Another almighty performance against the boys in the Haskell Invitational Stakes – she makes it look so easy, beating Belmont Stakes champ Summer Bird by six lengths on a muddy track, again running an incredibly fast time, despite the conditions, becoming the second filly in history to win the race,
A final ‘hallelujah’ in September saw Rachel Alexandra write history – once more – as the first filly to land the Woodward Stakes. This time in a dramatic finish, holding off the late charges from high class rivals after setting grueling early fractions from the front in her usual style. It leaves commentator Tom Durkin stunned as he concludes his call “She is, indeed, Rachel Alexandra The Great!”.
2009 was her year: Unbeaten in eight races, five Grade 1’s – each for every month from May to September. She beats the boys in the Preakness, Haskell, and Woodward – her spectacular three-year campaign is probably only matched by Sea The Stars on the other side of the globe!
That intense year took a toll on Rachel Alexandra. The next season she clearly wasn’t the same filly. Five more races, three of them end in defeat. She never reached the same heights again. After another shock defeat in August 2010 Rachel Alexandra is retired to become a broodmare.
She produced a colt and a filly but it turned out she wasn’t suited to the breeding game. She nearly died in the aftermath of the delivery of her second and final foal, Rachel’s Valentina.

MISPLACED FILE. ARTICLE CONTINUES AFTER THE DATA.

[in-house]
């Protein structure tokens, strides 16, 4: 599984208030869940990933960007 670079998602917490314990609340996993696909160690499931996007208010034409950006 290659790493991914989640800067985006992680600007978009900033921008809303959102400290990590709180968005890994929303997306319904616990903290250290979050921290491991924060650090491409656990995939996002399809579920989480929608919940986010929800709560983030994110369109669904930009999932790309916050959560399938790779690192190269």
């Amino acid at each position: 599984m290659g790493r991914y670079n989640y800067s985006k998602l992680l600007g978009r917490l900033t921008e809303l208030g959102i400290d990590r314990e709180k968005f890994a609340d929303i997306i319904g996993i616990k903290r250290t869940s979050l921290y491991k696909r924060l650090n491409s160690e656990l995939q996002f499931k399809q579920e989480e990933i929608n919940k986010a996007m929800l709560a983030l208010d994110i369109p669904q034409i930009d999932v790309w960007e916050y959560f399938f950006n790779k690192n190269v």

To this day Rachel Alexandra has a loyal fanbase and they come to visit her at Stonestreet Farm. Once a year the “See Rachel Day” provides opportunity to those who are lucky enough to win a ticket to be invited to spend some time with the “Super Filly”.
There was something special about Rachel Alexandra as a race horse that made me follow her with passion throughout her career, but especially that magic summer of 2009: the white blaze across the face, you could easily make her out among a bunch of other horses.
An athletic, strong body and beautiful bay colour; alert and all heart when it mattered most, galloping her rivals into submission from the front.
I want to end this piece with a recommendation to sit back, relax and enjoy this wonderful homage on Rachel Alexandra and her biggest victories – it still gives me chills, even after watching it probably a hundred times by now. Rachel Alexandra: a filly for the ages!
Gerald Mosse is a master to handle tricky customers, and the filly he rides in this race is clearly a tricky one. Arendelle has a bit of talent, she already won at Sandown earlier this season over a mile quite impressively.
Subsequently, also striding out over further, she found live tougher off marks around 70. Her running style leaves her vulnerable and despite not beaten far mostly she found a way to get into trouble.
As happened the other day at Sandown when sixth at Sandown over 10f. Arendelle steps up another couple of furlongs now which should suit. Also trying Tapeta for the first time may eke out improvement as her sire Camelot has gotten quite a few winners over middle-distances here already. Dropping to 66 handicap mark gives her a big chance if Mosse can steer her clear trouble.
I love jockey cams. We need more of them. They provide incredible insight into how a race is run and what it looks and feels like from jockey’s perspective.
As the armchair jockey I am, I do relish those rare insights immensely. So all the happier I was when this incredible footage of the Breeders’ Cup Juvenile Fillies race emerged – uploaded by the official Breeders’ Cup Youtube Channel!
Ride with Mike Smith and win the race on Caledonia Road – a 20/1 upset – how he gets rolling from the back of the field to make progress on the outside and eventually brings the bacon home.
For full context: the race replay can be watched here. Fair to say it was a hell of a ride!